Thirty-four percent of Gen Zers, or people born between the mid-1990s and early 2000s, say they’re permanently leaving social media, and 64% say they’re taking a break from the platforms, according to new research from Hill Holliday’s in-house research group Origin cited in Campaign.
The research also shows Gen Z’s paradoxical view of social media: 41% say the platforms make them feel anxious, sad or depressed, but 77% say the platforms offer more benefits than drawbacks. Twenty-two percent say social media makes them feel like they’re missing out, but 71% say the platforms have a positive effect on their relationships. Social media negatively impacts self-esteem, 29% of Gen Zers said, but 61% say it boosts their ego. Seventy-two percent said people their age spend too much time on social media, while 66% say the platforms help them make connections with people.
Some of the main reasons Gen Z members gave for considering leaving social media include the propensity for wasting too much time on the platforms (41%); too much negative content (35%); the fact that they do not use it very often (31%); a lack of interest in the content (26%); privacy concerns (22%); too much pressure to get attention (18%); too much commercialization (18%) and that social media makes them feel badly about themselves (17%).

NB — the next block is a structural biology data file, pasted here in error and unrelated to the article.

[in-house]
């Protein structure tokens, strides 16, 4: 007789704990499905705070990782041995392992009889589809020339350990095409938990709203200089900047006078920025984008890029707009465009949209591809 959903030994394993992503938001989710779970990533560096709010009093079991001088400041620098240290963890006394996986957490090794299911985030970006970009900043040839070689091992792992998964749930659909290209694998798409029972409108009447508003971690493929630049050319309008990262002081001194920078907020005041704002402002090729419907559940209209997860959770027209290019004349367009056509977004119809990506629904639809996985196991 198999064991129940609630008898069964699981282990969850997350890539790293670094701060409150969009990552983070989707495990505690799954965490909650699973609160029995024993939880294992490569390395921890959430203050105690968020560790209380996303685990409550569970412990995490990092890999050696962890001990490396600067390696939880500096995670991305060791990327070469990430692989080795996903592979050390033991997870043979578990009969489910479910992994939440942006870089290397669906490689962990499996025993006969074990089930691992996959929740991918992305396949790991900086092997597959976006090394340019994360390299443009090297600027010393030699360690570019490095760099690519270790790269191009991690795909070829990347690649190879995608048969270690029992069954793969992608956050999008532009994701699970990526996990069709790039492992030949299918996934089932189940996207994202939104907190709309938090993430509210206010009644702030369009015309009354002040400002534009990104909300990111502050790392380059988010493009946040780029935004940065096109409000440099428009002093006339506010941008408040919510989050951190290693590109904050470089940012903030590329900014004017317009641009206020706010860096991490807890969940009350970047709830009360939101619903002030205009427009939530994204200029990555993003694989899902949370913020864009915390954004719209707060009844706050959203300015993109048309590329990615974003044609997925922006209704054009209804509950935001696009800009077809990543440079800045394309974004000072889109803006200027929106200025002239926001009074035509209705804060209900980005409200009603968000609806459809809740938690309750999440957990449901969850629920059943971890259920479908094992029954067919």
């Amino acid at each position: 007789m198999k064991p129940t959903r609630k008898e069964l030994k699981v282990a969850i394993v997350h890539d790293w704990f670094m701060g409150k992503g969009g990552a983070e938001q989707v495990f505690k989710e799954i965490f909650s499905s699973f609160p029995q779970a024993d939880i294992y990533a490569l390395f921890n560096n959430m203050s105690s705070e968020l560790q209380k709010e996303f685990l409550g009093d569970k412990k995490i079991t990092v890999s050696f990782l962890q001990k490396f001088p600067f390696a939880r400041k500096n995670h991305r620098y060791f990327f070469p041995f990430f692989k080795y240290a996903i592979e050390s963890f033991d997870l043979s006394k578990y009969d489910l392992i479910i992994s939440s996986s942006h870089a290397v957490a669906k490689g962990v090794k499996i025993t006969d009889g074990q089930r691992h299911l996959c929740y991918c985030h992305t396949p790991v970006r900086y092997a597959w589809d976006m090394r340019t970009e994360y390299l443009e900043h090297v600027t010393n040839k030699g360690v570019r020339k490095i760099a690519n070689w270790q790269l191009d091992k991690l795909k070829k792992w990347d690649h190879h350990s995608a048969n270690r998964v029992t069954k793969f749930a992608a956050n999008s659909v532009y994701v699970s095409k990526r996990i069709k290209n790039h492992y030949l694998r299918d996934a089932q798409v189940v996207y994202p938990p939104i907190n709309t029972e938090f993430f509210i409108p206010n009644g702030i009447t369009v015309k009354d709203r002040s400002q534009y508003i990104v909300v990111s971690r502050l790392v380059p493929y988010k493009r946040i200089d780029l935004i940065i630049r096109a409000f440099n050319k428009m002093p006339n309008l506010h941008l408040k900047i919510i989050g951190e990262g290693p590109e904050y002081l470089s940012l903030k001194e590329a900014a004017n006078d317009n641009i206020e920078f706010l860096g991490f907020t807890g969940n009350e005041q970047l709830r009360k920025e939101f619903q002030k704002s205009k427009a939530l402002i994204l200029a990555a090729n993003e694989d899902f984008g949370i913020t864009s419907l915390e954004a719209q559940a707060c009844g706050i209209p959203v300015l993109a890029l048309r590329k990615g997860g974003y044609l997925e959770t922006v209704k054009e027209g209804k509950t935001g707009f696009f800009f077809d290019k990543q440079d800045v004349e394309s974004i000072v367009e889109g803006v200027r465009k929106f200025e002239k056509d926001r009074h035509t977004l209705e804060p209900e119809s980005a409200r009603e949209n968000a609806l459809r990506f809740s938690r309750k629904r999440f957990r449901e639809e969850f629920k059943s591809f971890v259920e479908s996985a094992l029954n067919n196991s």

Gen Zers are widely considered to be more social media-savvy than any other generation, but as the new Origin research highlights, their feelings about social media can seem somewhat contradictory, which suggests that the sluggish interest levels from younger consumers that Facebook has already been experiencing could start spreading to other platforms. To best reach Gen Z, which has a purchasing power of $44 billion, marketers need to refocus their strategies on using social media for good to help Gen Z foster their own identities. Marketers should also invest in using social media to tell compelling brand stories and spread highly personalized, relevant messages.
Mental health and well-being are important to Gen Zers, which is why many report taking breaks or swearing off social media altogether. Members of Gen Z also tend to be distrusting of institutions and expect a lot from brands, rewarding those with strong values and that support the causes they care about. Gen Z has a strong sense of purpose, and 69% think that brands should help them achieve their goals and 30% said they have felt excluded by brands because of their identity, per PSFK research. Brands that position their social media content as educational or collaborative and unobtrusive stand the best chance of engaging Gen Z on social media.
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